It's time to install our dependencies and create a zip archive with them.

cd /home/ec2-user/
python3.9 -m venv env
source env/bin/activate
mkdir python
cd python
pip3 install -t . python-telegram-bot
rm -r *dist-info
cd ..
zip -r python

You now have the file containing all the dependencies needed for a new Lambda layer. Copy this zip file to your computer using scp command:

scp -i "default.pem" .

Next, navigate to the Lambda service, then go to Layers and click on Create layer:

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Upload your local zip file containing the dependencies. The compatible architectures and runtimes will be used to determine if the layer is suitable for a specific function.

Return to your function, click on Layers, and select Add a layer.

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Choose Custom layers and select the layer you created:

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That's it! We have successfully created a layer with all our dependencies. Now, within our Lambda function, we will have access to the external libraries that we provided in the zip archive. If there are any issues with the archive, you won't be able to access the dependencies and may encounter errors indicating that the module does not exist.

Step 4

Now it's time to create a Telegram bot using BotFather. Obtain the token and add it to the environment variables of your Lambda function.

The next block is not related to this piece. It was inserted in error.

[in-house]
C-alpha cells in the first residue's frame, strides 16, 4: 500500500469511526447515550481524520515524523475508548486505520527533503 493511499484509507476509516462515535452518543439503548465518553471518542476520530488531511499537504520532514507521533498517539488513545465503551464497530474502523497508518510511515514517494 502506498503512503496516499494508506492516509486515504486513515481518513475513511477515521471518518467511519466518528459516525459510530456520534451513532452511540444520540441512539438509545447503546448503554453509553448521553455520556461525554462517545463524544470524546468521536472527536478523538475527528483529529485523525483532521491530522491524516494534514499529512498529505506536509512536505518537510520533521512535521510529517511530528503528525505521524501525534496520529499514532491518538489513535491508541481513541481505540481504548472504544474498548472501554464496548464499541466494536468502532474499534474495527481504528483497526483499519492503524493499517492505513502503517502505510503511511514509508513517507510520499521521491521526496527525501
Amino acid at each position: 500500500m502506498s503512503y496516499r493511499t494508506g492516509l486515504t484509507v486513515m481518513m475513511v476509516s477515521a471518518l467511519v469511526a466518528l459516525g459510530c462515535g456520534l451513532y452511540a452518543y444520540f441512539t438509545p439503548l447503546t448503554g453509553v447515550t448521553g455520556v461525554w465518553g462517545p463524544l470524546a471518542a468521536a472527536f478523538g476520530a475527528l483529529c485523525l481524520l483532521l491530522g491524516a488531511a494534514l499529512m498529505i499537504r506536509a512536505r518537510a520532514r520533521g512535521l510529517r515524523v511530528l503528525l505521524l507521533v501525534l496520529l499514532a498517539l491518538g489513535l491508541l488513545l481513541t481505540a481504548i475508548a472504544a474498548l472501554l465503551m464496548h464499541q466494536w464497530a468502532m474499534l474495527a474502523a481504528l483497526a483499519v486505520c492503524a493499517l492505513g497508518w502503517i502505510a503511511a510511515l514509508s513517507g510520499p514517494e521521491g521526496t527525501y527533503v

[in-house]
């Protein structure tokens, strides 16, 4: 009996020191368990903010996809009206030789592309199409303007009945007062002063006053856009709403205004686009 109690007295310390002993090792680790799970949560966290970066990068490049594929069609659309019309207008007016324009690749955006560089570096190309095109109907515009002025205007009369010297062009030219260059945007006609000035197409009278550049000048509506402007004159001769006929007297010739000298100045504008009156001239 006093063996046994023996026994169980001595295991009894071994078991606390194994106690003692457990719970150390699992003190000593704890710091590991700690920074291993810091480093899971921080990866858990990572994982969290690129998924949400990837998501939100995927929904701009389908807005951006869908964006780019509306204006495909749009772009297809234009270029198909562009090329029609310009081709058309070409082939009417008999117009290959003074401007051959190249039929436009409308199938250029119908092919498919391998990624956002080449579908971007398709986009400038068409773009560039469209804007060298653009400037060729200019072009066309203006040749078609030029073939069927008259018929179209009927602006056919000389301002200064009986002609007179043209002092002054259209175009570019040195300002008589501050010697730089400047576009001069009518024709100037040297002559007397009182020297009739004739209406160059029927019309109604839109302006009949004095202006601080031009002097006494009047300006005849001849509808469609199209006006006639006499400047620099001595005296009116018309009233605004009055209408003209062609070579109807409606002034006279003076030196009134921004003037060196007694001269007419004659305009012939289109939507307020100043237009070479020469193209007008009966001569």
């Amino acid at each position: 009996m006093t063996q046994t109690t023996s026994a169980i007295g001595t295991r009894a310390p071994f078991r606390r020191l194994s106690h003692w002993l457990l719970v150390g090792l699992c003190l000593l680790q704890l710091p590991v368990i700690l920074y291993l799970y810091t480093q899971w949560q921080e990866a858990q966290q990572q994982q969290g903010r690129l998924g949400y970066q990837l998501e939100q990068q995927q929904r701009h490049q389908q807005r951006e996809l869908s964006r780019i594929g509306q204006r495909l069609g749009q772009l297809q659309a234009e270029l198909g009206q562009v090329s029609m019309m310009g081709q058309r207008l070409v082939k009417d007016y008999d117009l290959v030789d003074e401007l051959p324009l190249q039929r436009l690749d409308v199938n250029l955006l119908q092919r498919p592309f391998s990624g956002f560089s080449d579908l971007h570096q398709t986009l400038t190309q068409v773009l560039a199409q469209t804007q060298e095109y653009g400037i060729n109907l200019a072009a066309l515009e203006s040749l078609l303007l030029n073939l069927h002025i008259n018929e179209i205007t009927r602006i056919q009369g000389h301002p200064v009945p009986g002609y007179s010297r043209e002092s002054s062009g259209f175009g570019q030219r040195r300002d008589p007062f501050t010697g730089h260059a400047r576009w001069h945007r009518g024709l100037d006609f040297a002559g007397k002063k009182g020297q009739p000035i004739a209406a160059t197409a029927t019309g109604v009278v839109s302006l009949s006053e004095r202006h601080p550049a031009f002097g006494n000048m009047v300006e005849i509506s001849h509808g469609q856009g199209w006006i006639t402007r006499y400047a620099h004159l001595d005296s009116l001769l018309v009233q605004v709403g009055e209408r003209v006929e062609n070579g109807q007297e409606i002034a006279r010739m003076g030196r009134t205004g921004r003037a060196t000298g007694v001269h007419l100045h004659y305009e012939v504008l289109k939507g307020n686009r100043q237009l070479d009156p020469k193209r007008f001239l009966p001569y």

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Now, return to the Code tab and paste it inside:

import asyncio
import json
import os
import traceback

from telegram import Update
from telegram.ext import ApplicationBuilder, CommandHandler, ContextTypes

bot_app = ApplicationBuilder().token(os.getenv('TELEGRAM_TOKEN')).build()

async def hello(update: Update, context: ContextTypes.DEFAULT_TYPE) -> None:
    await update.message.reply_text(f'Hello {update.effective_user.first_name}')

bot_app.add_handler(CommandHandler("hello", hello))

async def tg_bot_main(bot_app, event):
    async with bot_app:
        await bot_app.process_update(

def lambda_handler(event, context):
    try:, event))
    except Exception as e:
        return {"statusCode": 500}

    return {"statusCode": 200}

Click on Deploy, and you are all set! Go to your bot and enter /hello.

The code above is quite simple and can be used as is, with the addition of required handlers for different types of commands. For more complex tasks, refer to the documentation at

One important note: To view logs, navigate to the Monitor tab of your Lambda function.

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It usually takes some time for logs to appear, so please be patient. They should arrive within approximately two minutes.


  • 14th July, 2023: Initial version


This article, along with any associated source code and files, is licensed under The Code Project Open License (CPOL)

Written By
Tester / Quality Assurance
United States United States
Started as an assembler developer (HLASM for IBM architecture) then switched to QA and totally fell in love with it.